There’s no doubt the Sox recent injuries have done a number on the club’s chances of winning the AL East. So we thought it would be interesting to uncover how bleak — or rosy — the those chances have become.
Prior to the slew of injuries that befell Victor Martinez, Dustin Pedroia, and Jason Varitek, Baseball Prospectus had the Sox at about a 99-win team with an 853-702 scoring differential. That team, with the current standings, would have won the division about 38 percent of the time — a solid second best to the Yankees’ expected title rate of 45 percent. The Devil Rays take the cake about 18 percent of the time while the Blue Jays and Orioles are almost nowhere to be seen.
But that was a different team. Injuries have decimated this club and with it, their chances at the division. So, we sought to quantify this question and see just how often the new lineup would win the AL East.
We’ll spare you the nitty-gritty details, but the essentials are this: based on the expected run production of the new lineup, we simulated 10,000 “seasons,” the end result being an AL East championship probability.
Further, we plugged in some of the club’s rumored trade targets and internal options to measure their effect on the team. Playing time estimates are rough estimates and are subject to change. Production estimates are based on Fangraphs.com’s CHONE projections. Below are the results.
The injury carousel keeps turning – and, unfortunately, keeps landing on the Red Sox’ spot.
While Jason Varitek was placed on the disabled list Thursday with a broken foot, Manny Delcarmen was also added on Friday with a strained right forearm.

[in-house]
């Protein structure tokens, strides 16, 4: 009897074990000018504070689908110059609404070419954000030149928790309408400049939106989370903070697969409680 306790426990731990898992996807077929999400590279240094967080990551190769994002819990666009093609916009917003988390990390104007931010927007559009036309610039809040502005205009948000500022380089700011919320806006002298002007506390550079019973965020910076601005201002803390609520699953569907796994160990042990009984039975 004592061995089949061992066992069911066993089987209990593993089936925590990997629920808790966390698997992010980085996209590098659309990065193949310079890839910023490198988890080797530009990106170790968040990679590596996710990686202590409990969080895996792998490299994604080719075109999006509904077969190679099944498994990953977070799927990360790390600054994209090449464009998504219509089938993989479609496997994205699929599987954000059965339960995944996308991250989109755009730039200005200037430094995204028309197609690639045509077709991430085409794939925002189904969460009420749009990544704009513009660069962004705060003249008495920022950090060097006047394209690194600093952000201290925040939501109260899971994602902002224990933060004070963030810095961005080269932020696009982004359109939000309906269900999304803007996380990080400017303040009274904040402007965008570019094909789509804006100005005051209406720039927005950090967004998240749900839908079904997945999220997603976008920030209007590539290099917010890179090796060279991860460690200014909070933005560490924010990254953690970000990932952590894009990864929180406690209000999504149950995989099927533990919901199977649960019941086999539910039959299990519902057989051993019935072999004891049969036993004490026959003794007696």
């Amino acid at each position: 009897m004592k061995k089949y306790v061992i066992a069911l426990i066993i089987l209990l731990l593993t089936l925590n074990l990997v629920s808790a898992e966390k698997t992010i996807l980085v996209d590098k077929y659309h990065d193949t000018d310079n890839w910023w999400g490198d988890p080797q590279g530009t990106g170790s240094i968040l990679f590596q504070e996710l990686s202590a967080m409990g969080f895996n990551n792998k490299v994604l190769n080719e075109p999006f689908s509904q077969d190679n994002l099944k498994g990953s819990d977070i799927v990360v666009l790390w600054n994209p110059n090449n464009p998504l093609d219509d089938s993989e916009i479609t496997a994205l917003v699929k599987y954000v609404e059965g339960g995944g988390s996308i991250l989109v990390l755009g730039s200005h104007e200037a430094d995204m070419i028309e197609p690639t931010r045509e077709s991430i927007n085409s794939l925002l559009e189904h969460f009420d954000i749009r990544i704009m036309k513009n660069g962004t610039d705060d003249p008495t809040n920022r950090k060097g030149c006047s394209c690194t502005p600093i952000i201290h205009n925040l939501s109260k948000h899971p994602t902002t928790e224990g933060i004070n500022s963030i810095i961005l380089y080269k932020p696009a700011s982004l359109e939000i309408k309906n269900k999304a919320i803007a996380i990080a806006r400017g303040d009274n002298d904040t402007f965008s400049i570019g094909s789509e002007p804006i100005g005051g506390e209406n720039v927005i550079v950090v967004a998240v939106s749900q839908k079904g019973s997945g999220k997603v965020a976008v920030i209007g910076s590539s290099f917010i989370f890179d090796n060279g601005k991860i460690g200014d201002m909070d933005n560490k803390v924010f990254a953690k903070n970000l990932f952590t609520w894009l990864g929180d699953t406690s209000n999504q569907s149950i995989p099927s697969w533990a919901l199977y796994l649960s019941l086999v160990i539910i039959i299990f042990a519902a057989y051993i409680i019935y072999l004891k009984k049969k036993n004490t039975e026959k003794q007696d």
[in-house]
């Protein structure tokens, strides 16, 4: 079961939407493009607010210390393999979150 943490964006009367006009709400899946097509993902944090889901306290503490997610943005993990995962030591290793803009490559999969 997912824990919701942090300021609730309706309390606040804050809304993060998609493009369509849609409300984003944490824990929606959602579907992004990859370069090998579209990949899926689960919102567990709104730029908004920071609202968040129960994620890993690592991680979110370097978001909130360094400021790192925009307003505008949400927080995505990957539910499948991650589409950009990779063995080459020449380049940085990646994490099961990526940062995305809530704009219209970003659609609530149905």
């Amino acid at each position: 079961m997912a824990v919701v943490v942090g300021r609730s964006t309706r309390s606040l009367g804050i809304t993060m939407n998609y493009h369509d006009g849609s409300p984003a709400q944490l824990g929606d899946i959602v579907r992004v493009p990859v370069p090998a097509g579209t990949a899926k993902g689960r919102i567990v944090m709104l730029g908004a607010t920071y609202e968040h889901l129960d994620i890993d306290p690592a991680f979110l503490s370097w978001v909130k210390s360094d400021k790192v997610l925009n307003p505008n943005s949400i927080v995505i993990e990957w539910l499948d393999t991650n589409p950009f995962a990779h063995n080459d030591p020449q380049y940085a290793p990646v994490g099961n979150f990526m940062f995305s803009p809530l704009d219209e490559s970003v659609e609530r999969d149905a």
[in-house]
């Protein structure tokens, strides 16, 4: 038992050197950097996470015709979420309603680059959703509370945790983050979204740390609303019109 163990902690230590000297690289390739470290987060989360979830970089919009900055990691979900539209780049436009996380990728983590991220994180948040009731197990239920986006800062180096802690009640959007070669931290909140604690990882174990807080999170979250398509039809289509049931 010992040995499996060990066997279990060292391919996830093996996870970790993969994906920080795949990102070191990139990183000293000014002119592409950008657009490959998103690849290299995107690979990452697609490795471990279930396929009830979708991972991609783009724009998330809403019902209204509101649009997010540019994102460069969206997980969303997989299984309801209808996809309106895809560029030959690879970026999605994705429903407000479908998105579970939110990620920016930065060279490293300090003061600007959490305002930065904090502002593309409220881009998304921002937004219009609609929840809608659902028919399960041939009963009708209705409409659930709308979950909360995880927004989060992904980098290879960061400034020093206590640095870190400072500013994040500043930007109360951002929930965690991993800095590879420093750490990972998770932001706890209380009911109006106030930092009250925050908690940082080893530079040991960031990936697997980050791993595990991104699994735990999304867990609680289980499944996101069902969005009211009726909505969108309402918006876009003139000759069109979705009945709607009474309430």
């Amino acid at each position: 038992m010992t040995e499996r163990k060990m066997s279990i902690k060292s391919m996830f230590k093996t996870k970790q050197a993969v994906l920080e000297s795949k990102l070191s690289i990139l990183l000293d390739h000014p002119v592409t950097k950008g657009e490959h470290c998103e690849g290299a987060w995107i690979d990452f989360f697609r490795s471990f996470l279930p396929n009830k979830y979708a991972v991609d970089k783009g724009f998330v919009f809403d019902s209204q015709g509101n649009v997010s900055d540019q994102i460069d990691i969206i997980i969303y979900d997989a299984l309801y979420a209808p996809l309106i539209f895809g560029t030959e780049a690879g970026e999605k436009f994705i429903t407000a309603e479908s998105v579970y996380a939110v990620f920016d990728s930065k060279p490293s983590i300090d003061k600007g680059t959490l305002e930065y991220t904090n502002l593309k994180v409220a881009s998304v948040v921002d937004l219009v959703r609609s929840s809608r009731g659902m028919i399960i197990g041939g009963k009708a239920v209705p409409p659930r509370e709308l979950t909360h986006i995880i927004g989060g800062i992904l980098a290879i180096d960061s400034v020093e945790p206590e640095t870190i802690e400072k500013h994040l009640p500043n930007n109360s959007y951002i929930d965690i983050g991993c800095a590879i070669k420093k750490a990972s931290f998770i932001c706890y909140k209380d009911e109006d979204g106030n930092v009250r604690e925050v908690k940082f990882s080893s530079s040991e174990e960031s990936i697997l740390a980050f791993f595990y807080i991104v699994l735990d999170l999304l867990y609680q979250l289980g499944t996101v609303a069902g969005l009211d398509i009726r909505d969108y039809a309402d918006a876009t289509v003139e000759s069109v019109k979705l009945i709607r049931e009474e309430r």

Reliever Robert Manuel was recalled to replace Delcarmen while catcher Kevin Cash was acquired from the Astros in return for infielder Angel Sanchez. Second baseman Niuman Romero was called up from Pawtucket to assume Sanchez’ vacated roster spot.
With all the injuries and new names flying around, this seems like the perfect opportunity to stress the importance of offseason minor league acquisitions. While these replacement level signings are often glossed over in the newspapers and on the transactions lists, these players are signed for precisely this reason: to provide insurance against the unlikely event of a nightmare scenario playing out — much like the one the Sox are currently in.
On May fourth I asked the question, Should Jason Varitek be the Starting Catcher? Not much has changed as at the time I noted “In 146 IP thrown to Martinez the staff has a K/BB of 1.64, but when Varitek has caught in 83.6 innings the staff has thrown a 2.35 K/BB.” That trend has largely continued as Varitek has saw more time, so how much is the difference worth?